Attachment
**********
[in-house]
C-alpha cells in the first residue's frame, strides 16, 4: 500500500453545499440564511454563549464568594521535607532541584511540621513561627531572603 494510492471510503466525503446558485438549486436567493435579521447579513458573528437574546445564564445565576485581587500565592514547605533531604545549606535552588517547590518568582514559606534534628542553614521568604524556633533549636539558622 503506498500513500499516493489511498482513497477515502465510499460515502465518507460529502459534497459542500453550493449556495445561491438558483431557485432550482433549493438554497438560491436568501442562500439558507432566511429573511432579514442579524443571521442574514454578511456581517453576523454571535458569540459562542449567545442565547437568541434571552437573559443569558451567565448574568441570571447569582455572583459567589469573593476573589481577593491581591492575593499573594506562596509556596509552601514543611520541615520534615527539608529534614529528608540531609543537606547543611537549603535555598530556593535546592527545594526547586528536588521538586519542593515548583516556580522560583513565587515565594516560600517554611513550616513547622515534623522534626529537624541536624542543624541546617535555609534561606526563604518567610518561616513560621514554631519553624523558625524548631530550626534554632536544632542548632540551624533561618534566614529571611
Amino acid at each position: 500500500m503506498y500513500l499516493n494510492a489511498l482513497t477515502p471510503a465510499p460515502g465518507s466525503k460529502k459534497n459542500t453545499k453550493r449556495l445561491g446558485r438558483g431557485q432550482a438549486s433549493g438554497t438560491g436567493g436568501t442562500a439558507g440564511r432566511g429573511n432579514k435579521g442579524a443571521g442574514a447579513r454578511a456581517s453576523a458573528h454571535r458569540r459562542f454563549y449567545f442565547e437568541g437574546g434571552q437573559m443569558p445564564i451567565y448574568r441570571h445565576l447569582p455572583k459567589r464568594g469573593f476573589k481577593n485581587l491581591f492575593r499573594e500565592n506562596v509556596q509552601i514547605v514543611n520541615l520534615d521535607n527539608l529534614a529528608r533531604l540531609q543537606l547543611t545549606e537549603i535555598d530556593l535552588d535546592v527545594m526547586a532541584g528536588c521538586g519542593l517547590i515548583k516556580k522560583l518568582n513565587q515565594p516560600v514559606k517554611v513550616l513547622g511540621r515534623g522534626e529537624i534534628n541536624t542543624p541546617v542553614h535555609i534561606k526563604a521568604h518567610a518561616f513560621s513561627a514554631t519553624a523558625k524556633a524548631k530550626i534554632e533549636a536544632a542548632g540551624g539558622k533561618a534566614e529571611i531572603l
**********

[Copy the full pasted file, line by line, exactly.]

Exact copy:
[in-house]
C-alpha cells in the first residue's frame, strides 16, 4: 500500500453545499440564511454563549464568594521535607532541584511540621513561627531572603 494510492471510503466525503446558485438549486436567493435579521447579513458573528437574546445564564445565576485581587500565592514547605533531604545549606535552588517547590518568582514559606534534628542553614521568604524556633533549636539558622 503506498500513500499516493489511498482513497477515502465510499460515502465518507460529502459534497459542500453550493449556495445561491438558483431557485432550482433549493438554497438560491436568501442562500439558507432566511429573511432579514442579524443571521442574514454578511456581517453576523454571535458569540459562542449567545442565547437568541434571552437573559443569558451567565448574568441570571447569582455572583459567589469573593476573589481577593491581591492575593499573594506562596509556596509552601514543611520541615520534615527539608529534614529528608540531609543537606547543611537549603535555598530556593535546592527545594526547586528536588521538586519542593515548583516556580522560583513565587515565594516560600517554611513550616513547622515534623522534626529537624541536624542543624541546617535555609534561606526563604518567610518561616513560621514554631519553624523558625524548631530550626534554632536544632542548632540551624533561618534566614529571611
Amino acid at each position: 500500500m503506498y500513500l499516493n494510492a489511498l482513497t477515502p471510503a465510499p460515502g465518507s466525503k460529502k459534497n459542500t453545499k453550493r449556495l445561491g446558485r438558483g431557485q432550482a438549486s433549493g438554497t438560491g436567493g436568501t442562500a439558507g440564511r432566511g429573511n432579514k435579521g442579524a443571521g442574514a447579513r454578511a456581517s453576523a458573528h454571535r458569540r459562542f454563549y449567545f442565547e437568541g437574546g434571552q437573559m443569558p445564564i451567565y448574568r441570571h445565576l447569582p455572583k459567589r464568594g469573593f476573589k481577593n485581587l491581591f492575593r499573594e500565592n506562596v509556596q509552601i514547605v514543611n520541615l520534615d521535607n527539608l529534614a529528608r533531604l540531609q543537606l547543611t545549606e537549603i535555598d530556593l535552588d535546592v527545594m526547586a532541584g528536588c521538586g519542593l517547590i515548583k516556580k522560583l518568582n513565587q515565594p516560600v514559606k517554611v513550616l513547622g511540621r515534623g522534626e529537624i534534628n541536624t542543624p541546617v542553614h535555609i534561606k526563604a521568604h518567610a518561616f513560621s513561627a514554631t519553624a523558625k524556633a524548631k530550626i534554632e533549636a536544632a542548632g540551624g539558622k533561618a534566614e529571611i531572603l